Feeding the Family by Rosemary Werring

It's frightening to be poor. It's much more frightening when you have a family with five young children. My husband's mental illness had exacerbated into schizophrenia. He'd applied for Social Security Disability, which was then -- as now -- slow at being approved. We had to accept welfare from the New York City Department of Social Services.
Feeding the family was difficult. In the 1970's, with food stamps, coupons, and careful shopping, we just about managed.
There was only one super market within walking distance of our home. The clerks knew all the regular customers. They remembered me because three years earlier I'd gone into false labor with my youngest, Polly. No, no one let me get ahead of them in line. They probably didn't believe me.
One day Hyme, the senior clerk, told me he had a great bargain for me. Thirty-six cans of Campbell's soup -- I could have the whole lot for six dollars. What a bargain!
Well, some of the cans had ripped labels and more than half had no labels at all. A few had tiny dents -- not enough to make them bad. Hyme did swear that they were all Campbell's Soup and I could bring back any that weren't. It was a bargain. I had trouble carrying them all home. The load almost broke the old baby carriage I used as a shopping cart.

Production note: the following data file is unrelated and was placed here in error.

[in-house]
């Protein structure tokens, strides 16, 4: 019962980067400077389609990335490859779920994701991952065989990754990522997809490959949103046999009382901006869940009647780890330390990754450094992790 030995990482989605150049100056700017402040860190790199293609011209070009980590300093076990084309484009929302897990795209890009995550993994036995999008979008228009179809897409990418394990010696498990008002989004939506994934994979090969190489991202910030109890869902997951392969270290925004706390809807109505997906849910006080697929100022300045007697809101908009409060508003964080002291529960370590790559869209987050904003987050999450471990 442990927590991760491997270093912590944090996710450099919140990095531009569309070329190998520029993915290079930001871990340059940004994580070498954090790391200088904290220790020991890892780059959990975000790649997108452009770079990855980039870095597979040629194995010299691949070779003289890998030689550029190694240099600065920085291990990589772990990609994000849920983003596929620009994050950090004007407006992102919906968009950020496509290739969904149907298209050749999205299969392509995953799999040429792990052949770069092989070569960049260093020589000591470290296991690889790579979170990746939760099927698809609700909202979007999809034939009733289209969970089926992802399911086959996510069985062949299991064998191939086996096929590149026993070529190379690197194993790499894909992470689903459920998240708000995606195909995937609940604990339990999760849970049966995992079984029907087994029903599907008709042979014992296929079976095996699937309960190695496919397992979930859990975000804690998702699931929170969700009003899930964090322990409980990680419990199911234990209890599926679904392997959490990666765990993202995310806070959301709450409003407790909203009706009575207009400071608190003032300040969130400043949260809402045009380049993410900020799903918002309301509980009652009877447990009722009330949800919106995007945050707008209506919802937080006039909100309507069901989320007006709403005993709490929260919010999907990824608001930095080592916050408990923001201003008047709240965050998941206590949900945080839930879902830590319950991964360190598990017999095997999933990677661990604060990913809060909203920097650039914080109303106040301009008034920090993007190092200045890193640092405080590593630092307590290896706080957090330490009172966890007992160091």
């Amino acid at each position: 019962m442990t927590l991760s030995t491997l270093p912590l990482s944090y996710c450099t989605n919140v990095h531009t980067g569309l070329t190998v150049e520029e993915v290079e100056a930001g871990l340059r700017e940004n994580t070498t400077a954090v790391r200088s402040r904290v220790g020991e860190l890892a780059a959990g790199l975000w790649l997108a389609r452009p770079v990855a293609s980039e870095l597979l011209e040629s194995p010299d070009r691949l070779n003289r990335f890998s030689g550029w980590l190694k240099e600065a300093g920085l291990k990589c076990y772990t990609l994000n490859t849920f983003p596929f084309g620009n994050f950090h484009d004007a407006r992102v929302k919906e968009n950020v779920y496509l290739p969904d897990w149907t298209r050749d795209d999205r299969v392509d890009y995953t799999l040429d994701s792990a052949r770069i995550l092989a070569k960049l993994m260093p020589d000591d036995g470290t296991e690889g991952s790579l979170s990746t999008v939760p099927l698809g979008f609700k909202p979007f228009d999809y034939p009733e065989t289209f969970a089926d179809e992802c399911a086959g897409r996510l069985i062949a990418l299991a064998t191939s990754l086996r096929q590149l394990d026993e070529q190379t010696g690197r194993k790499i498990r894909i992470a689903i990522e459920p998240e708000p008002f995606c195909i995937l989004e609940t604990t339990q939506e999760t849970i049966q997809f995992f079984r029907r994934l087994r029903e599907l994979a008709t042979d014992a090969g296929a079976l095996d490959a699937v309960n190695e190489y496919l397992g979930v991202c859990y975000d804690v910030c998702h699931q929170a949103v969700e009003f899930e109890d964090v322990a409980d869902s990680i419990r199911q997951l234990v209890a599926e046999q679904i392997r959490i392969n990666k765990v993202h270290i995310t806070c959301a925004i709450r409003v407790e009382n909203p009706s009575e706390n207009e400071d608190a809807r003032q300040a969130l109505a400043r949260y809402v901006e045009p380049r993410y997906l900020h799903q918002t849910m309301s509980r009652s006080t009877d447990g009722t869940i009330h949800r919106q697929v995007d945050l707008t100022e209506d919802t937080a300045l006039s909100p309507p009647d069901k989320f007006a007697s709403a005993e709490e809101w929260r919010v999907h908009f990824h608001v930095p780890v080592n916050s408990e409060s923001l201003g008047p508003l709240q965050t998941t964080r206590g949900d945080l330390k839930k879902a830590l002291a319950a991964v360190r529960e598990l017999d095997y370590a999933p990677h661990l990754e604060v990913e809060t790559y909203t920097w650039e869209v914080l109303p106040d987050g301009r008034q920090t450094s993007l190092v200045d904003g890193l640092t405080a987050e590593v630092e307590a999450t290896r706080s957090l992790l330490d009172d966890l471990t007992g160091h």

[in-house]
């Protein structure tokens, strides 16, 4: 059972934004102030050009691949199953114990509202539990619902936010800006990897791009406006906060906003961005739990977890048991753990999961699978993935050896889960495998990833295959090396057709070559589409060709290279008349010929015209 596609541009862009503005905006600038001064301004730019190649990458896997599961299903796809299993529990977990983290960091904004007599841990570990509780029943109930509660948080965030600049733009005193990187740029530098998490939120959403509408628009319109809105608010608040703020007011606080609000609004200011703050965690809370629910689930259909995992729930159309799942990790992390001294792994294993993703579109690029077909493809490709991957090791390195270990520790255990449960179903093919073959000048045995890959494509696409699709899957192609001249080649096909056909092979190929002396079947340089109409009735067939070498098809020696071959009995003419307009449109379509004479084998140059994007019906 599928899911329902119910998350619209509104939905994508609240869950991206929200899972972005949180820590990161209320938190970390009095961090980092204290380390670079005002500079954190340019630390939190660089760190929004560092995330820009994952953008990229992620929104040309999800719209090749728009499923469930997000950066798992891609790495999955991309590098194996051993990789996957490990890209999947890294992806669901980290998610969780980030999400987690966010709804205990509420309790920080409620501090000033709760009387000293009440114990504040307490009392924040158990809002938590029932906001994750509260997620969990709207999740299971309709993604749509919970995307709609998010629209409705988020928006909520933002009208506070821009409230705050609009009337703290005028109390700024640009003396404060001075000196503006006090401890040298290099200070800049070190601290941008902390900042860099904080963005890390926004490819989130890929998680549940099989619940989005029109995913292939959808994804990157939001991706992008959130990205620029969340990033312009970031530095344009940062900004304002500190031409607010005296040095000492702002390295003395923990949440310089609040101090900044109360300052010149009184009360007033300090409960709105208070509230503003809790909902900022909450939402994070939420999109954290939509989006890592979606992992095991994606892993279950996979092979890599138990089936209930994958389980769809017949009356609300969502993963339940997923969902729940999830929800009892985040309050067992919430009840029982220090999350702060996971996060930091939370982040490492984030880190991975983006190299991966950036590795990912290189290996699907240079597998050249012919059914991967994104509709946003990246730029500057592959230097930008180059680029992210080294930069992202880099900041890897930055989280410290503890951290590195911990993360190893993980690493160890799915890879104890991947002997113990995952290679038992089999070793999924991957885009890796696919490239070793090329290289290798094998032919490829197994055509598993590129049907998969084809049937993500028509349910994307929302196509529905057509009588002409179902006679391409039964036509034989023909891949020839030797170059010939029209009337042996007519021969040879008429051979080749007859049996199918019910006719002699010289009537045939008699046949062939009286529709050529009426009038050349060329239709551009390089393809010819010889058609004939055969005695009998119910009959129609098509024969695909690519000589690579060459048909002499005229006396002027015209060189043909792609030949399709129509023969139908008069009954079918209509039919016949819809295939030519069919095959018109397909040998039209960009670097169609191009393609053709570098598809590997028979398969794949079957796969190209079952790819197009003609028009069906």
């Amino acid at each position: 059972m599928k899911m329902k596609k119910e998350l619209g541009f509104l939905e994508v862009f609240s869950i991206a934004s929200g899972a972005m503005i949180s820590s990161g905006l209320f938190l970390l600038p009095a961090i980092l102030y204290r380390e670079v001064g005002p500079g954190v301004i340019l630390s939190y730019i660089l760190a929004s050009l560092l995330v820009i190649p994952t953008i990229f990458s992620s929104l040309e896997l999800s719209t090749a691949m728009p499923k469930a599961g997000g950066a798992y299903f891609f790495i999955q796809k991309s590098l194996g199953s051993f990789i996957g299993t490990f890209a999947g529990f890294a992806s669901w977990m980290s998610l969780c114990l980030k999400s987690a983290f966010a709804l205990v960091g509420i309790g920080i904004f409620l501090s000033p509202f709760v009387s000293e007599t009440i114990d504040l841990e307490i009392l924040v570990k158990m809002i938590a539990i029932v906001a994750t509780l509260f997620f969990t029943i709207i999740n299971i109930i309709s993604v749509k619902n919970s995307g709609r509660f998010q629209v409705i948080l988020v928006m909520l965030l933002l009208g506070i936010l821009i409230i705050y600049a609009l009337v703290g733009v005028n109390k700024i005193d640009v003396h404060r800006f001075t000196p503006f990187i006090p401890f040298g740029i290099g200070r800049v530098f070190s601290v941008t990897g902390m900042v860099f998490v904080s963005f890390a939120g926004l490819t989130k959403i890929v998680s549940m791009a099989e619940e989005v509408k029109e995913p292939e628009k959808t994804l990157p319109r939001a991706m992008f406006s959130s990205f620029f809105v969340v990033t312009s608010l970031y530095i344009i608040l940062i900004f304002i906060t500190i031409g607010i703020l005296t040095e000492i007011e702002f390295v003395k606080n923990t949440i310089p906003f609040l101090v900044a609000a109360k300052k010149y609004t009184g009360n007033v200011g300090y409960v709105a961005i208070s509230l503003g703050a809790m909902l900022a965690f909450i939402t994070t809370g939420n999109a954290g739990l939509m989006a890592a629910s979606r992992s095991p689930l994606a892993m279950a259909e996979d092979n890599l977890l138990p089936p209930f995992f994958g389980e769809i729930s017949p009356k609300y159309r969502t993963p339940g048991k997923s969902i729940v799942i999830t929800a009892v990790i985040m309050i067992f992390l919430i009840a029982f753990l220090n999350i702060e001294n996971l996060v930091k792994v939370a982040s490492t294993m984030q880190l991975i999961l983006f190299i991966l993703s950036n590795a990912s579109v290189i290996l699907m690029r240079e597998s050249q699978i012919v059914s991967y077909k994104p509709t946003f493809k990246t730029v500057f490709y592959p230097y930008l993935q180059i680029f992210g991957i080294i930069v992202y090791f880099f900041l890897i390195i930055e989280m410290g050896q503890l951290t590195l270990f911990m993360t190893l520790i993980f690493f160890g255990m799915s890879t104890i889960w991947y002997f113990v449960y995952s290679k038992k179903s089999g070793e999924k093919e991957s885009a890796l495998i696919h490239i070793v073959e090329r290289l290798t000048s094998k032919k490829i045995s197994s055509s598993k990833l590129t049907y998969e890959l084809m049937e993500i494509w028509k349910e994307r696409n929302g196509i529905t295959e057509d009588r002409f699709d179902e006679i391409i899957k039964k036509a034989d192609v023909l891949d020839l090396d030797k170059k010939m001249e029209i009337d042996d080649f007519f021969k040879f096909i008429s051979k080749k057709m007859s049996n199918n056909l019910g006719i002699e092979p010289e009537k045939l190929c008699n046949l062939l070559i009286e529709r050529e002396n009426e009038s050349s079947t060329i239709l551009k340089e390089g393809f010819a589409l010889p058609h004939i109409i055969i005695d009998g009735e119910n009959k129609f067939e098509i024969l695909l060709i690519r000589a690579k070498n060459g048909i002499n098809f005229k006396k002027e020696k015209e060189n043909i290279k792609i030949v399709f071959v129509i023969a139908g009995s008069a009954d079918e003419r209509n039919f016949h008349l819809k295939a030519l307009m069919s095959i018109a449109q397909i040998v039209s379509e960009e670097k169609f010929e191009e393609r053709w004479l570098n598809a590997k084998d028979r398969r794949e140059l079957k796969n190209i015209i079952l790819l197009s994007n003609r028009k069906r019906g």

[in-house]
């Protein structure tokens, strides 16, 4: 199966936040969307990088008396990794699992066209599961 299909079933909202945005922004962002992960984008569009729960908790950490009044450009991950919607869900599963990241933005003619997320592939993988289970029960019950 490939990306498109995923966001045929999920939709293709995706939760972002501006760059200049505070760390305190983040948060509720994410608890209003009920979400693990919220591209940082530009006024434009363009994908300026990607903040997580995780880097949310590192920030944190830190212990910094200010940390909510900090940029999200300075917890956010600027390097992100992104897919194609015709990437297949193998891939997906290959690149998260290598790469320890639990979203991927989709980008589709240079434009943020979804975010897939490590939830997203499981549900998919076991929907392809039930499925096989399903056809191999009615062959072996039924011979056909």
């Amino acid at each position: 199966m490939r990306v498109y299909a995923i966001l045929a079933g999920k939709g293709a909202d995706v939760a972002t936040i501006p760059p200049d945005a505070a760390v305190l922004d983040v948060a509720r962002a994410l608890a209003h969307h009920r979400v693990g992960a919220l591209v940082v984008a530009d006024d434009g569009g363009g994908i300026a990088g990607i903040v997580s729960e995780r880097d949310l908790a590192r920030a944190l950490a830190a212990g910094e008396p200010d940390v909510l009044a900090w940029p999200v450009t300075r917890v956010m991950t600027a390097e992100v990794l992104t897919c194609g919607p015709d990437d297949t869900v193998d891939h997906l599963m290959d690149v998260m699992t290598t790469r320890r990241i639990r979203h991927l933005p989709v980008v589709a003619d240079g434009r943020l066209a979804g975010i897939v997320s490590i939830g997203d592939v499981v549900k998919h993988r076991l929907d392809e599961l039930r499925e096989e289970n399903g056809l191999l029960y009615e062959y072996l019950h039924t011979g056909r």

"So how do we know what is in each can?" was the logical question of nine-year-old Ernie.
Michael, who was eight, had not yet issued his life style statement: "I don't eat no animals." But he was well on his way to becoming a vegetarian. He had no trust in those cans.
But the idea of mystery dinners appealed to the three younger girls. They took turns picking the cans while the supply lasted. When compatible, we mixed different soups in one big pot. If they weren't mixed, the kids got to chose and my husband and I had what was left. There was always bread and margarine to fill out the meal.
I tried to have dessert. Fruit was always my first choice -- canned or fresh, whatever was on sale. Some nights we had Jell-O. The choice of color was rotated. Michael almost always wanted green. Sometimes we had pudding. Of course chocolate was the favorite.
It remained a well-kept secret that powdered skimmed milk was added to the whole milk after the young darlings went to bed each night. Within about a year I was able to arrange childcare for Julia and Polly, the two youngest, and I to went back to work.
Last week, I saw a story on the internet. In these times of falling stock values, Campbell's Soup had been the only stock to gain value that day. Immediately I remembered my very own Campbell's soup story.
Rosemary Werring is a retired R.N. transplant from Brooklyn N.Y. She is currently enjoying the Arts, Writing, and her Grandchildren in Portland, OR.